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Subject: Re: [boost] Requests for comments on a (partly) hypothetical non-relational serialization library
From: David Abrahams (dave_at_[hidden])
Date: 2010-06-20 07:04:54

At Sat, 19 Jun 2010 15:38:14 -0500,
nathaniel_at_[hidden] wrote:
> Hi all: I've been working for a while on a variety of tools to facilitate
> application development in normal (cross-platform) C++, and avoid the
> byzantine dependency chains (including needing multiple boost versions)
> which so often creep in

Cool; would love to hear more about how you do that.

> because real applications always seem to piece
> together disparate parts with different build systems, requirements, even
> how to download the source code...pretty soon you're not programming C++
> anymore, you're tinkering with Python make scripts, or Perl code
> generators, or learning Git or Subversion ... know what I'm saying?

Maybe in your view it will just amount to more tinkering, but it
sounds like is designed to address many of these

> Anyhow, I'm a fan of the Mongo database, but it's notoriously hard to build
> even the drivers, and not really suited for simple SQLite-like object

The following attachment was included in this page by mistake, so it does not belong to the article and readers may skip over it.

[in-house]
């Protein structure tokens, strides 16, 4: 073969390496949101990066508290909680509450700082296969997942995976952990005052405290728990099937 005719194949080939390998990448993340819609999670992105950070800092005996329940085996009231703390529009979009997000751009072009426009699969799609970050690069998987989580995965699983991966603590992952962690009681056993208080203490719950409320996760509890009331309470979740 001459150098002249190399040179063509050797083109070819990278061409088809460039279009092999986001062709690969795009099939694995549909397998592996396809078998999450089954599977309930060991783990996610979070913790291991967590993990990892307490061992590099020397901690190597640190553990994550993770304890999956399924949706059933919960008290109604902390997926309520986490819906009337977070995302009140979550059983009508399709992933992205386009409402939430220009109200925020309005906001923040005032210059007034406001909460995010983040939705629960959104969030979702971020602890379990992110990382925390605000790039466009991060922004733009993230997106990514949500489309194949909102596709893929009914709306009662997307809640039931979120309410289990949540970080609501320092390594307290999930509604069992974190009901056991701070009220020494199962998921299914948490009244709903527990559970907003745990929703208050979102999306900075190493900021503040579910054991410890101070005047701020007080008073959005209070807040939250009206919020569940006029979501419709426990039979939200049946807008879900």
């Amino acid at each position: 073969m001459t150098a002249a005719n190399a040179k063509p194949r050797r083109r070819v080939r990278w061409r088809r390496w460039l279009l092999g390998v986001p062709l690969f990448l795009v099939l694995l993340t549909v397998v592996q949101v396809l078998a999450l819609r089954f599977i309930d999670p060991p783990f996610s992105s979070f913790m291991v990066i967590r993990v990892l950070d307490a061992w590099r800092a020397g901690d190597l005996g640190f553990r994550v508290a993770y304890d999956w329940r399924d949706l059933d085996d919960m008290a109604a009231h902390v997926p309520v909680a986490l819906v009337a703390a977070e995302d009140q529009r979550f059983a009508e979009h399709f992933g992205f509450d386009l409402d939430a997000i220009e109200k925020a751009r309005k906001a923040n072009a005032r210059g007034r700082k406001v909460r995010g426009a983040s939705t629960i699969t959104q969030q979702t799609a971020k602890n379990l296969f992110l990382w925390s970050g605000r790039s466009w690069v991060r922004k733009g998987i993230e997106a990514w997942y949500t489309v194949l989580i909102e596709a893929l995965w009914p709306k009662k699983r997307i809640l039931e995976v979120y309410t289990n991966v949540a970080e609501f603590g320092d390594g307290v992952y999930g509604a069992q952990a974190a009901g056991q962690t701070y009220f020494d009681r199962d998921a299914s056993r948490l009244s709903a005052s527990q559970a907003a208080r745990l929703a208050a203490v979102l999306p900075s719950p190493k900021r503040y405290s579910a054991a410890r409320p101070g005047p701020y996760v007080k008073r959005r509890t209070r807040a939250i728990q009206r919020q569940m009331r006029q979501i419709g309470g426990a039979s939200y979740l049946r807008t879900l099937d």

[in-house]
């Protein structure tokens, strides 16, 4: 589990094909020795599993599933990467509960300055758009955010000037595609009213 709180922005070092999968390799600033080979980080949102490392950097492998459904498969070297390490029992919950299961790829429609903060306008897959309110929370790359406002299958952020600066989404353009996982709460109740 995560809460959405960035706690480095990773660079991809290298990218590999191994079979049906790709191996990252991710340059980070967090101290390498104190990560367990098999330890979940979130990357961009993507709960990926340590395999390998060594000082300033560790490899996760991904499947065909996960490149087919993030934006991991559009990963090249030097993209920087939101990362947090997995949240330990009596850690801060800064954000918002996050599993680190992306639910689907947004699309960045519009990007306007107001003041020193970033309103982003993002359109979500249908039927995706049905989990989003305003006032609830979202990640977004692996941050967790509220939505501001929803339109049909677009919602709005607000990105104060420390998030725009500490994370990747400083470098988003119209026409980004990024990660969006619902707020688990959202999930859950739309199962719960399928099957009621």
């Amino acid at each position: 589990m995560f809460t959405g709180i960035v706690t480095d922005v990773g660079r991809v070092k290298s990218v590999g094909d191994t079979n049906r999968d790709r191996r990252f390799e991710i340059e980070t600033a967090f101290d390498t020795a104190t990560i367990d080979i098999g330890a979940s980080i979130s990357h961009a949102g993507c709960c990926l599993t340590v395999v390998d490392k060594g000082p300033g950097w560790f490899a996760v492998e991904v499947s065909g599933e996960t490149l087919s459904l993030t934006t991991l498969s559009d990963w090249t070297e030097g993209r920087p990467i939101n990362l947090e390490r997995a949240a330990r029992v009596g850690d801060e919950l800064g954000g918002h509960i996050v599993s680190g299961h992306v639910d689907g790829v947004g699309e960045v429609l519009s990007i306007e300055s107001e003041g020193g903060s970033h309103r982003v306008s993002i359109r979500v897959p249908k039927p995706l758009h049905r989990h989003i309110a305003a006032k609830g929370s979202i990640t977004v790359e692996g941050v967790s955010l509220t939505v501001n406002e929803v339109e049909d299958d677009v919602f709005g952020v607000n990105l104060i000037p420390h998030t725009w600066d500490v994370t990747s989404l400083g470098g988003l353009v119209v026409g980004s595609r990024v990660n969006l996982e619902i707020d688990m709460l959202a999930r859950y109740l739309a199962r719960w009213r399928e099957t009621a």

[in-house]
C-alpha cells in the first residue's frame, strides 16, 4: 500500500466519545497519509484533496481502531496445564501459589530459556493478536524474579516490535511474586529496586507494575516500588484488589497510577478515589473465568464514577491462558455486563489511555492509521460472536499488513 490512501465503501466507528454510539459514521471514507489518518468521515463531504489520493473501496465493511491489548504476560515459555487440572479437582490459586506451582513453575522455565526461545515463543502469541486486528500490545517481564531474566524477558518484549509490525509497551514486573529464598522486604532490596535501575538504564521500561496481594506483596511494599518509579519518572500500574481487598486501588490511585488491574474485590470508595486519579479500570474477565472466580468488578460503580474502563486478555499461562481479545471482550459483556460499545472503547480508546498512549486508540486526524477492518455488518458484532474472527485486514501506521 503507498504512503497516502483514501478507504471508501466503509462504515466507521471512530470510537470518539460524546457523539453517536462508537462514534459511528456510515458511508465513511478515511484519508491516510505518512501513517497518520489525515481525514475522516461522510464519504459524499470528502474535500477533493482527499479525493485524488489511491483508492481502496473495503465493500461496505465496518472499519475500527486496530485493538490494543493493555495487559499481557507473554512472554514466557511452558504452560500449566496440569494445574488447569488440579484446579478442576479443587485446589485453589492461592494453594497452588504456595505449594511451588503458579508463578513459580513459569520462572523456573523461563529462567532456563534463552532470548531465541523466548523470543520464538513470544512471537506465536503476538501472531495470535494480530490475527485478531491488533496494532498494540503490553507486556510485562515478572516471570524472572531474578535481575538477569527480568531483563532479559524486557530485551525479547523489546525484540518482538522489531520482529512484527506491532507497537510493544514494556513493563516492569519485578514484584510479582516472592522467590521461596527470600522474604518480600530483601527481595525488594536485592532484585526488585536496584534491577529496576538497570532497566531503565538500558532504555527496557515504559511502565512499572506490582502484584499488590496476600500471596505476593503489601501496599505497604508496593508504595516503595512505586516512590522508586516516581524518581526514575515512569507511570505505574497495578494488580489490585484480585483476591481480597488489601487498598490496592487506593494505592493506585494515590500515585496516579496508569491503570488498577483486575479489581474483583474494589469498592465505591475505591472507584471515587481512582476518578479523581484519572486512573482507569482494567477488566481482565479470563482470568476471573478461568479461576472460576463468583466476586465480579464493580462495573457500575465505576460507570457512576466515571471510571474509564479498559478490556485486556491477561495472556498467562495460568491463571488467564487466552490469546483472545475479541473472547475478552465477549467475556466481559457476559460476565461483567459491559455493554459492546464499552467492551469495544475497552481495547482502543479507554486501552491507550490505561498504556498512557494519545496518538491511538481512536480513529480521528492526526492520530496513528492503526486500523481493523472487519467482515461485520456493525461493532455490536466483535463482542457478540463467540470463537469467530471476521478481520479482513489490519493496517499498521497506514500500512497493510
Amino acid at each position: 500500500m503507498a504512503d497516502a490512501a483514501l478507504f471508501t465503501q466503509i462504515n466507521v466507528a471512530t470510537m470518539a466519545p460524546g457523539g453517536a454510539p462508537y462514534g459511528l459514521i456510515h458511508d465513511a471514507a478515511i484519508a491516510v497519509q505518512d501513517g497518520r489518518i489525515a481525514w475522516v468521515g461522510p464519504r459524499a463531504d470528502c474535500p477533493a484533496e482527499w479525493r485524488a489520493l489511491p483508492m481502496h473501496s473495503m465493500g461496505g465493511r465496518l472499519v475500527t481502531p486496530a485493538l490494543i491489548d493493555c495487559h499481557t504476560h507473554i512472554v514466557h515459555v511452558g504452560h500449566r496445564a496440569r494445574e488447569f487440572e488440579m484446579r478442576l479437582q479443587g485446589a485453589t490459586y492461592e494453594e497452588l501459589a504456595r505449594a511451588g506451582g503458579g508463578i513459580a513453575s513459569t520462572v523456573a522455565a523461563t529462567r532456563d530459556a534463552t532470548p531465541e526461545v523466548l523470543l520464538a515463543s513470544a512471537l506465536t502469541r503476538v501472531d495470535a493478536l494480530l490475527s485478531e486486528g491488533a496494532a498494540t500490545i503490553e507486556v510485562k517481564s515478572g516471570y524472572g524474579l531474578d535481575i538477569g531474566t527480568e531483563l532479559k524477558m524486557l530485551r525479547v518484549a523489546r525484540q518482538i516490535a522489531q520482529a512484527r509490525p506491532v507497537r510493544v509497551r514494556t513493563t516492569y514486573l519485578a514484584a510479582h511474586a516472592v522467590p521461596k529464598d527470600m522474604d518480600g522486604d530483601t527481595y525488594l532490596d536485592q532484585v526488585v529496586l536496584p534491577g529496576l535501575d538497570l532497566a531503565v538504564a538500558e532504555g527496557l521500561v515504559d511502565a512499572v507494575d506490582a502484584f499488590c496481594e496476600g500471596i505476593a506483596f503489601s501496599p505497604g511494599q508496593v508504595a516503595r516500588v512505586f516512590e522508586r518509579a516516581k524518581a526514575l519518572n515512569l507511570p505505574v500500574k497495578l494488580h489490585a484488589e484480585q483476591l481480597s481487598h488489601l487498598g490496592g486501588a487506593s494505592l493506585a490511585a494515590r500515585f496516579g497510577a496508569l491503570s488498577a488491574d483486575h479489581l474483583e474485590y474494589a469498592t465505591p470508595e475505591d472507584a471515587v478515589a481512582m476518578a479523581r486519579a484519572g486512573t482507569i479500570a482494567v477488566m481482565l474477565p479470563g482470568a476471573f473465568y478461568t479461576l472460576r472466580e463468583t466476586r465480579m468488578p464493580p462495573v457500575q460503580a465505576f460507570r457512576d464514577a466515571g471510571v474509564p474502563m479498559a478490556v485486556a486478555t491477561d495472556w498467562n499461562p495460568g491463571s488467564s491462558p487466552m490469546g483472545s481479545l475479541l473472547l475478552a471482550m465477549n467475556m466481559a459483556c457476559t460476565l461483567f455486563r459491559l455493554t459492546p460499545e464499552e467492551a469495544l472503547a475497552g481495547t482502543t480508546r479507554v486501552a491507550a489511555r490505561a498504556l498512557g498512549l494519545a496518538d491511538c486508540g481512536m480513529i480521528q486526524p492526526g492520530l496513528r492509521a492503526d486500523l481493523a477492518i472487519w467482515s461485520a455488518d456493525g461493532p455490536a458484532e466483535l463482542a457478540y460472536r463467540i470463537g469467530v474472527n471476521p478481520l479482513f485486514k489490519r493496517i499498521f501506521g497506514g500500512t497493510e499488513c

> serialization for persistence between runs of an application (even though
> this is theoretically possible, it is poorly documented and still requires
> linking against the entire Mongo system).
> So I've decided to develop a serialization framework (not a database) with
> some "NoSQL" features

>From what I can find, the term “NoSQL” is so nebulous (we don't know
much except that it's not a traditional SQL database) that it's hard
to imagine what a “NoSQL” feature might be. More specifics could help.

> based on Mongo, but alot easier to use. I believe this framework
> could provide a foundation upon which useful, moderately complex C++
> applications could be designed, by providing extensions to the
> library which are optional to use but which incorporate my work (I
> hope that doesn't sound pedantic) on general application
> development, without extra external dependencies.

This makes me a bit nervous, because it begins to sound like a
framework of its own, which tends to imply its own dependencies. I
don't think you'll find much interest here in components whose use
require dragging in a dependency on some kind of database store.

> Specifically, these extensions would include:
> 1) A tool for generating GUI code -- for wxWidgets, in particular -- from
> archives that could be edited with a simple textual front-end, vaguely like
> 2) A custom language based on Clojure -- a Lisp dialect originally
> implemented by Rich Hickey on the JVM -- for expressing queries and
> importing/exporting data from/to an archive;
> 3) Perl6-like regular expressions for matching against textual fields in an
> archive;
> 4) AI-inspired algorithms for sorting, filtering, and in other ways
> operating on archives.

These all sounds quite interesting, but also they all sound like they
should be independent projects.